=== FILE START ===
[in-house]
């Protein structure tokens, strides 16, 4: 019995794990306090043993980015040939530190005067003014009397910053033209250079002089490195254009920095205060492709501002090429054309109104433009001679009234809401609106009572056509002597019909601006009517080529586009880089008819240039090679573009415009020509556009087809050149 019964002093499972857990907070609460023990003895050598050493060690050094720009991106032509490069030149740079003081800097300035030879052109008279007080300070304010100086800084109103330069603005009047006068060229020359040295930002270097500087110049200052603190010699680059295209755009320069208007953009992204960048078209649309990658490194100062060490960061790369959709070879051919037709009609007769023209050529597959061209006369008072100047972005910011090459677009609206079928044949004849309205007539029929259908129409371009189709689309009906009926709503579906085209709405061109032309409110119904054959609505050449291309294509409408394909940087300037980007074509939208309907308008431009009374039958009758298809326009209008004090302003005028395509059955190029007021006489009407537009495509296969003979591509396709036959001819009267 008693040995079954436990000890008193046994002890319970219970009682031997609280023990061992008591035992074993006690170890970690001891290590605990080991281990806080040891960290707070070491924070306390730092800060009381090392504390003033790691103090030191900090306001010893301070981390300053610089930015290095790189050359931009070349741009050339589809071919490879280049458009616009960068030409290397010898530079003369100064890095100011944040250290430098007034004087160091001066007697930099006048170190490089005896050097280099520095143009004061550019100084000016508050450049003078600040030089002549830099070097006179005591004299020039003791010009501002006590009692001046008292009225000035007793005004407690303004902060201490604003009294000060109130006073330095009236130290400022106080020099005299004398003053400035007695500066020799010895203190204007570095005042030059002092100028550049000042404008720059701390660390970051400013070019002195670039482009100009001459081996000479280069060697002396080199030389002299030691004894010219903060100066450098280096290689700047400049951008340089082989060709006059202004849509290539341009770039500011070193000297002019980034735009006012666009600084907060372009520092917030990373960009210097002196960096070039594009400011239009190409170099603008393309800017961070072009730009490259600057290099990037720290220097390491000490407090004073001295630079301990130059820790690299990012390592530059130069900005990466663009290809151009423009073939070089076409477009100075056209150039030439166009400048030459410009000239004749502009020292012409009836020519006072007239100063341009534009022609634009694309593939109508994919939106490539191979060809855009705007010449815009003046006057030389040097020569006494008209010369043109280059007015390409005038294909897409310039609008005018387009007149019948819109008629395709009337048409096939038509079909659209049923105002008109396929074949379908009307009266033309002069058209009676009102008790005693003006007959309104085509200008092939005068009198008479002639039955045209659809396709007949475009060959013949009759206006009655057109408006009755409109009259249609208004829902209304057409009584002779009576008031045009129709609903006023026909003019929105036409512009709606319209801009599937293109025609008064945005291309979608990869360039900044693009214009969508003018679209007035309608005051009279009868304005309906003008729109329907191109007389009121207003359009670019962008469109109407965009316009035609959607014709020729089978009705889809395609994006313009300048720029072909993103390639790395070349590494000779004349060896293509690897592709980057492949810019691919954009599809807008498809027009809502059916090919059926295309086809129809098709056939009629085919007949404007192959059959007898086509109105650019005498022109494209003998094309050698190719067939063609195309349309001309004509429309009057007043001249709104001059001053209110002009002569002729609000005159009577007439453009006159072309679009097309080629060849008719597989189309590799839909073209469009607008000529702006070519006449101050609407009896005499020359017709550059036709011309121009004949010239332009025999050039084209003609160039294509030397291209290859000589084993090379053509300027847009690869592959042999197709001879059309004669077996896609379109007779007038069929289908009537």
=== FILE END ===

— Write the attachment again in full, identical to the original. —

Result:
[in-house]
């Protein structure tokens, strides 16, 4: 019995794990306090043993980015040939530190005067003014009397910053033209250079002089490195254009920095205060492709501002090429054309109104433009001679009234809401609106009572056509002597019909601006009517080529586009880089008819240039090679573009415009020509556009087809050149 019964002093499972857990907070609460023990003895050598050493060690050094720009991106032509490069030149740079003081800097300035030879052109008279007080300070304010100086800084109103330069603005009047006068060229020359040295930002270097500087110049200052603190010699680059295209755009320069208007953009992204960048078209649309990658490194100062060490960061790369959709070879051919037709009609007769023209050529597959061209006369008072100047972005910011090459677009609206079928044949004849309205007539029929259908129409371009189709689309009906009926709503579906085209709405061109032309409110119904054959609505050449291309294509409408394909940087300037980007074509939208309907308008431009009374039958009758298809326009209008004090302003005028395509059955190029007021006489009407537009495509296969003979591509396709036959001819009267 008693040995079954436990000890008193046994002890319970219970009682031997609280023990061992008591035992074993006690170890970690001891290590605990080991281990806080040891960290707070070491924070306390730092800060009381090392504390003033790691103090030191900090306001010893301070981390300053610089930015290095790189050359931009070349741009050339589809071919490879280049458009616009960068030409290397010898530079003369100064890095100011944040250290430098007034004087160091001066007697930099006048170190490089005896050097280099520095143009004061550019100084000016508050450049003078600040030089002549830099070097006179005591004299020039003791010009501002006590009692001046008292009225000035007793005004407690303004902060201490604003009294000060109130006073330095009236130290400022106080020099005299004398003053400035007695500066020799010895203190204007570095005042030059002092100028550049000042404008720059701390660390970051400013070019002195670039482009100009001459081996000479280069060697002396080199030389002299030691004894010219903060100066450098280096290689700047400049951008340089082989060709006059202004849509290539341009770039500011070193000297002019980034735009006012666009600084907060372009520092917030990373960009210097002196960096070039594009400011239009190409170099603008393309800017961070072009730009490259600057290099990037720290220097390491000490407090004073001295630079301990130059820790690299990012390592530059130069900005990466663009290809151009423009073939070089076409477009100075056209150039030439166009400048030459410009000239004749502009020292012409009836020519006072007239100063341009534009022609634009694309593939109508994919939106490539191979060809855009705007010449815009003046006057030389040097020569006494008209010369043109280059007015390409005038294909897409310039609008005018387009007149019948819109008629395709009337048409096939038509079909659209049923105002008109396929074949379908009307009266033309002069058209009676009102008790005693003006007959309104085509200008092939005068009198008479002639039955045209659809396709007949475009060959013949009759206006009655057109408006009755409109009259249609208004829902209304057409009584002779009576008031045009129709609903006023026909003019929105036409512009709606319209801009599937293109025609008064945005291309979608990869360039900044693009214009969508003018679209007035309608005051009279009868304005309906003008729109329907191109007389009121207003359009670019962008469109109407965009316009035609959607014709020729089978009705889809395609994006313009300048720029072909993103390639790395070349590494000779004349060896293509690897592709980057492949810019691919954009599809807008498809027009809502059916090919059926295309086809129809098709056939009629085919007949404007192959059959007898086509109105650019005498022109494209003998094309050698190719067939063609195309349309001309004509429309009057007043001249709104001059001053209110002009002569002729609000005159009577007439453009006159072309679009097309080629060849008719597989189309590799839909073209469009607008000529702006070519006449101050609407009896005499020359017709550059036709011309121009004949010239332009025999050039084209003609160039294509030397291209290859000589084993090379053509300027847009690869592959042999197709001879059309004669077996896609379109007779007038069929289908009537």